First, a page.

Fibraurea tinctoria Lour.

Last updated: 25 Aug 2016

Scientific Name

Fibraurea tinctoria Lour.


Cocculus fibraurea DC., Fibraurea chloroleuca Miers, Fibraurea fasciculata Miers, Fibraurea laxa Miers, Fibraurea manipurensis Brace ex Diels [Invalid], Fibraurea trotteri Watt ex Diels, Menispermum tinctorium Spreng. [1]

Vernacular Name

Malaysia Bayaran kuning [2], akar kuning, akar kencing kerbau [3], mengkunyit, tapa bohuang (Sabah) [4]; , sekunyit, akar kunyit, war birar [5]
China Huang teng [6], tien sien lan [7]
Indonesia Areuy gember, peron, akar mengkedun [5], akar kunyit, akar kuning [8], peron, aroi gember, aroi ki koneng, akar mangkedon [9]
Thailand Kam-phaeng, kamin krua, kumin kua [5]
Vietnam Hoàng dăńg, nam hoàng nhuôm [5], kay vang dang [7].

Geographical Distributions

Fibraurea tinctoria is widespread from north-eastern India and the Nicobar Islands, through Burma (Tenasserim), Thailand and Indo-China (Vietnam), east to southern China, and south to western and central Malaysia. It is found in Malaysia (Peninsular Malaysia, Sarawak, Sabah), Brunei, Indonesia (Sumatra, Java, Kalimantan, north-eastern Sulawesi) and the Philippines (Dinagat Island, north of Mindanao). [10]

Botanical Description

F. tinctoria is a member of the Menispermaceae family. It is a large, woody, dioecious, entirely smooth climber which can reach up to 40 m long and measures up to 5 cm in stem diametre. The young shoot tips are thread-like. The bark of the older stems is greyish-buff, coarsely and irregularly striate. [10]

The leaves are arranged spirally, thinly coriaceous, simple and entire, exstipulate, elliptic to ovate, measuring 10-20(-28) cm x (3.5-)5-14 cm, rounded, sometimes subpeltate at the base, acuminate at the apex and 3(-5)-nerved. The petiole is (2-)4-13 cm long and often blackish when drying, at least at the swollen base. [10]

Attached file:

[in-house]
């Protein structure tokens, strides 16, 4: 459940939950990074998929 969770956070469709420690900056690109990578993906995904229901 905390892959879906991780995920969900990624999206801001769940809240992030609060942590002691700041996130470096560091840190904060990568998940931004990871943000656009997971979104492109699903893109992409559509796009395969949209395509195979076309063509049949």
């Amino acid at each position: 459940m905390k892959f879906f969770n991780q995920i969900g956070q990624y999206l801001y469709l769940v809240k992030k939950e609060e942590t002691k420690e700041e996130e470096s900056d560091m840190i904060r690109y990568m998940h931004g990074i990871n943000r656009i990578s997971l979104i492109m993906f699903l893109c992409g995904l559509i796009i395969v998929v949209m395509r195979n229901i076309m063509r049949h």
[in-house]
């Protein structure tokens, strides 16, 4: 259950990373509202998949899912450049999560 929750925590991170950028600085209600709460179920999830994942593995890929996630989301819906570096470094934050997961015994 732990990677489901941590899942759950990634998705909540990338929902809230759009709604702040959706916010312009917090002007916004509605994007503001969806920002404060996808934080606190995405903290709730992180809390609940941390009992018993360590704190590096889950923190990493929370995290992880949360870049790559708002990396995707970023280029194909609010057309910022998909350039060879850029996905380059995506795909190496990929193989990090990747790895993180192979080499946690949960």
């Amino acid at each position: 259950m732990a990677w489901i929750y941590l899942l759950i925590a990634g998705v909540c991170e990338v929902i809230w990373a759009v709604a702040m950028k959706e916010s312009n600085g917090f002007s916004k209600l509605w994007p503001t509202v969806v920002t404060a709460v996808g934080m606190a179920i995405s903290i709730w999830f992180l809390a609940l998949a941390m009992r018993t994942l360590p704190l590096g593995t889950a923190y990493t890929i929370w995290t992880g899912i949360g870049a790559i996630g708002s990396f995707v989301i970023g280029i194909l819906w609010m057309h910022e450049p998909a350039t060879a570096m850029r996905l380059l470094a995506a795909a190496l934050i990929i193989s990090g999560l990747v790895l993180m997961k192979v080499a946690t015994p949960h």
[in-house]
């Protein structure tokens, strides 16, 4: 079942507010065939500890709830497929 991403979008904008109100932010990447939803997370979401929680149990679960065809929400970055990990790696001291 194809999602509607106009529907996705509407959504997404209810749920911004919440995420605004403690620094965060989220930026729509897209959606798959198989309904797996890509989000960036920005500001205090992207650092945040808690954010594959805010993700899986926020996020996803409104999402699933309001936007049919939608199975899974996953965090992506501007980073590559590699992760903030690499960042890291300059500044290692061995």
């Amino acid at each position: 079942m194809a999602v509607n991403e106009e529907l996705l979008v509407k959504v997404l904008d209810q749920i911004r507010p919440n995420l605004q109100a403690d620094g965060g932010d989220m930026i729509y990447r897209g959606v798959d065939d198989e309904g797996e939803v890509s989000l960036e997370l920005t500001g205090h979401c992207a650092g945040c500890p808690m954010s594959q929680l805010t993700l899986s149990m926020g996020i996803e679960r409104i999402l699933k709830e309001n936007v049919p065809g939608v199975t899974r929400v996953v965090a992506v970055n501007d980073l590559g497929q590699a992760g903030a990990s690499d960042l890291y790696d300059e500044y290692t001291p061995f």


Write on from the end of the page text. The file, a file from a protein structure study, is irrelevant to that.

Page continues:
The flowers are in axillary or ramiflorous lax panicles, with 6 whitish or yellowish inner sepals that are 2.5-4 mm long, and 2-3 minute outer ones while the petals are lacking. The male flowers are sweetly scented, with 6 stamens which have very thick columnar filaments. The female flowers are with 3 ellipsoidal carpels and 6 rudimentary stamens. [10]

The fruit is composed of up to 3 yellow or orange drupes borne on a small knob-like carpophore. [10]

The root is spongy and flexile. [10]


F. tinctoria is usually found in lowland forests, primary as well as secondary or disturbed forests, up to 1200 m altitude. It is locally common, for instance in dry evergreen forests in Thailand, and in peat swamp forests in Sarawak. This species also occurs in bamboo forests and scrubby vegetations, along river banks and in logged forest. It grows in various soils: sandy loam, clayey soil, ultrabasic soil, sandstone and stony blackish soil. [10]

Chemical Constituent

F. tinctoria has been reported to contain terpenoids, furanoditerpines: fibraurin, chasmanthin, and palmarin [11]. Among other constituents reported include, alkaloids: magnoflorine, pseudocolumbamine, dehydrocorydalmine and palmatrubine [12], berberine chloride, berberrubine chloride and thalifendine chloride [13], dehydrodiscretine, pseudojatrorrhizine, phytosteroids: 20-hydroxyecdysone [14], and fibleucin [15].

Plant Part Used

Root, stem. [10]

Traditional Use

Roots are boiled and decoction given in cases of hepatitis [16]. A decoction of the stem is used to treat dysentery in Java [10]. The juice from the stem is used to treat gastritis by getting the patient to drink the juice mixed with egg yolk [2].

It is used in postnatal bath together with other ingredients in the form of a decoction [10]. One of the popular uses of this plant is in the treatment of Syphilitic ulcers of the nose (“resdong”) and wounds as antiseptic. [14]

The stem provides a yellow dye, which is locally used. In Kalimantan, it is used to dye mattings made from rattan and Curculigo species. The dye is also used for colouring cloth in India and Indo-China, and formerly in Malaysia. The yellow dye is sometimes mixed with indigo to prepare a green dye. F. tinctoria has several medicinal properties. A decoction of roots and stems is employed to treat dysentery, diabetes and eye diseases in Java, and as a stomach medicine in Sarawak. [15]